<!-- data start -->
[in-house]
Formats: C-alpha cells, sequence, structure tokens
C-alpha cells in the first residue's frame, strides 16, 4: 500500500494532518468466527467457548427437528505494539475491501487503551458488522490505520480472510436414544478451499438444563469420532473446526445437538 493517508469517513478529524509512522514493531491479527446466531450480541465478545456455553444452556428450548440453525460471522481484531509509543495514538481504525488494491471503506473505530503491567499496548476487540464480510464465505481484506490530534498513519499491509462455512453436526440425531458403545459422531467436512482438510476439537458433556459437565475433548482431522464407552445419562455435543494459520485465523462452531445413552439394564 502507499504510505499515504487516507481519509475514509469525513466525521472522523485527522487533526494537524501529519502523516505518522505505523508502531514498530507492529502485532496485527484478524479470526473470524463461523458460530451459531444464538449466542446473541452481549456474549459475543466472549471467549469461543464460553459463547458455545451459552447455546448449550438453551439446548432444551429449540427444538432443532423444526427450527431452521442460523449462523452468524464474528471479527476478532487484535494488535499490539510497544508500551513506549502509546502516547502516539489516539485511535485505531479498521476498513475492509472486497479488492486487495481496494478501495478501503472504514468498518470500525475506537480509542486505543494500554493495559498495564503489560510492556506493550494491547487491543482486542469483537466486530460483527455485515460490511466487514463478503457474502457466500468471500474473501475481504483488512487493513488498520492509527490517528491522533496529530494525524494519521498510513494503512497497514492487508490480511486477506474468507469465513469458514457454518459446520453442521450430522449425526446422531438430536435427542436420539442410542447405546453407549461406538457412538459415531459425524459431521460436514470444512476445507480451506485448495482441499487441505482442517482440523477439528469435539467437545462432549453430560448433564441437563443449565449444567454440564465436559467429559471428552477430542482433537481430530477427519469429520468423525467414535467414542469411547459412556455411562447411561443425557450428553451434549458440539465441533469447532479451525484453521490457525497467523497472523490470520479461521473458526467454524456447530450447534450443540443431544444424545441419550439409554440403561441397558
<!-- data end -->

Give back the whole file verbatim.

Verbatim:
[in-house]
Formats: C-alpha cells, sequence, structure tokens
C-alpha cells in the first residue's frame, strides 16, 4: 500500500494532518468466527467457548427437528505494539475491501487503551458488522490505520480472510436414544478451499438444563469420532473446526445437538 493517508469517513478529524509512522514493531491479527446466531450480541465478545456455553444452556428450548440453525460471522481484531509509543495514538481504525488494491471503506473505530503491567499496548476487540464480510464465505481484506490530534498513519499491509462455512453436526440425531458403545459422531467436512482438510476439537458433556459437565475433548482431522464407552445419562455435543494459520485465523462452531445413552439394564 502507499504510505499515504487516507481519509475514509469525513466525521472522523485527522487533526494537524501529519502523516505518522505505523508502531514498530507492529502485532496485527484478524479470526473470524463461523458460530451459531444464538449466542446473541452481549456474549459475543466472549471467549469461543464460553459463547458455545451459552447455546448449550438453551439446548432444551429449540427444538432443532423444526427450527431452521442460523449462523452468524464474528471479527476478532487484535494488535499490539510497544508500551513506549502509546502516547502516539489516539485511535485505531479498521476498513475492509472486497479488492486487495481496494478501495478501503472504514468498518470500525475506537480509542486505543494500554493495559498495564503489560510492556506493550494491547487491543482486542469483537466486530460483527455485515460490511466487514463478503457474502457466500468471500474473501475481504483488512487493513488498520492509527490517528491522533496529530494525524494519521498510513494503512497497514492487508490480511486477506474468507469465513469458514457454518459446520453442521450430522449425526446422531438430536435427542436420539442410542447405546453407549461406538457412538459415531459425524459431521460436514470444512476445507480451506485448495482441499487441505482442517482440523477439528469435539467437545462432549453430560448433564441437563443449565449444567454440564465436559467429559471428552477430542482433537481430530477427519469429520468423525467414535467414542469411547459412556455411562447411561443425557450428553451434549458440539465441533469447532479451525484453521490457525497467523497472523490470520479461521473458526467454524456447530450447534450443540443431544444424545441419550439409554440403561441397558